Luke, Dan and The Raid – Out Of The Blue (INDIE EXCLUSIVE / COLOR VINYL) (Vinyl)


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SKU: 607396531615 Category:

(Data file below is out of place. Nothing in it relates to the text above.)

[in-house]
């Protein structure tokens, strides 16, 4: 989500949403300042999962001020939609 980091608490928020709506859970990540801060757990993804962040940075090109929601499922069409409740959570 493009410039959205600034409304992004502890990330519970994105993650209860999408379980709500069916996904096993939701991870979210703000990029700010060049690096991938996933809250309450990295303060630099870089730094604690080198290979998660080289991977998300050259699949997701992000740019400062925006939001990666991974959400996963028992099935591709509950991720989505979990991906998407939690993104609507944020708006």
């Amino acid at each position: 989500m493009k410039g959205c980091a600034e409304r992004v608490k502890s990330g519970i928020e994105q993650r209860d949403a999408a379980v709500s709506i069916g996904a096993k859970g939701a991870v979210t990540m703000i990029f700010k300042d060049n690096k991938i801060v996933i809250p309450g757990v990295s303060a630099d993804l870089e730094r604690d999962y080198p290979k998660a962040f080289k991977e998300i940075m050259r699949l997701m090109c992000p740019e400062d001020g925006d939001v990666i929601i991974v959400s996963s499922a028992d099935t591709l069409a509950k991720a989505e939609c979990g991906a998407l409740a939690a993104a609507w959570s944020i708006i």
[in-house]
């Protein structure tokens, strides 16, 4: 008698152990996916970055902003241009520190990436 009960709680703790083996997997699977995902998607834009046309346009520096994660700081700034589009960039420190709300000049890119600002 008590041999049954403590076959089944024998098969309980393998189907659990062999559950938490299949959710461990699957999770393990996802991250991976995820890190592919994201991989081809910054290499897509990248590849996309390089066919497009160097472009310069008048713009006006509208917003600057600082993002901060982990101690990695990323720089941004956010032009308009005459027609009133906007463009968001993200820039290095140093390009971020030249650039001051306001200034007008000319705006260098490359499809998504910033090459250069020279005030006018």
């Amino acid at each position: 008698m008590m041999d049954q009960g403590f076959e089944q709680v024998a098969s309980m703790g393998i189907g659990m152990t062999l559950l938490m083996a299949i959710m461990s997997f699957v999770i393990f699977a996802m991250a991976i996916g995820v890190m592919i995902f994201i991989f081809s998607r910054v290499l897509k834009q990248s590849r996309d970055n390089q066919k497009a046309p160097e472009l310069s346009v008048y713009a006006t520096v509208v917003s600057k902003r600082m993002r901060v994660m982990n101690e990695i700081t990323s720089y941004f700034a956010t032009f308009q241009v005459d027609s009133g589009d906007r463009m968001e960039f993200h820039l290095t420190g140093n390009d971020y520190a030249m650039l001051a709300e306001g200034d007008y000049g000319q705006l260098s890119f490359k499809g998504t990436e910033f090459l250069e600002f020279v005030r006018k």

Catalog # : LP-NW-5316LE Artist : Luke, Dan and The Raid UPC : 607396531615 Label : New West Records Street Date : 10/11/2019 Genre: Rock Style: Indie Rock TracklistShow Credits A1 Farrah Mantra 2:24 A2 Disco Is As Disco Does 2:40 A3 Exoskeleton 2:46 A4 Fool 3:11 A5 Money Mouth 2:55 B1 Golden Age 4:08 B2 Rita Repulsa 3:31 B3 Maybe It’s The Drugs 3:04 B4 Black Cat Heavy Metal 2:53 B5 Last Goodbyes 3:16 “It’s like a coming-of-age crisis,” says Daniel Shultz about Out of the Blue, the messy and melodic debut album from his band, Dan Luke and The Raid. “It’s about being in that space in your 20s where you’re trying to get your shit together and figure things out in life. You’re dealing with your problems”—the singer, songwriter and guitarist pauses—“even as you’re going out and partying and getting into trouble all the time.” Shultz and his Dan Luke & The Raid band mates know a thing or two about the last part of that equation, as evidenced by the songs and subject matter on Out of the Blue. Throughout the album’s 10 tracks, people are passed out on curbs under neon signs (“Black Cat Heavy Metal”), breaking hearts over rolled-up dollar bills (“Exoskeleton”), leaving baggies lying in passenger seats (“Money Mouth”) and faking smiles and feeling ashamed (“Golden Age”). Legs are bleeding, faces are numb and Shultz declares his band to be the “diamond kings of smut.” All the while, the music throbs and pulses and twitches and buzzes with the energy and enthusiasm and inexperience of youth, bursting with harsh, distorted guitar chords, blown-out synths squiggles and hopped-up rhythms—as well as, on occasion, moments of stunning and sincere melodic beauty. With the weight and experience of events that have been at times joyful and sad, poignant and puerile, triumphant and tragic, Dan Luke and The Raid continue to carve out their future, one musical moment at a time. “What we want to do is create music, and create music in a way where people feel something,” Shultz says. “And when we see that happening it’s an amazing thing.”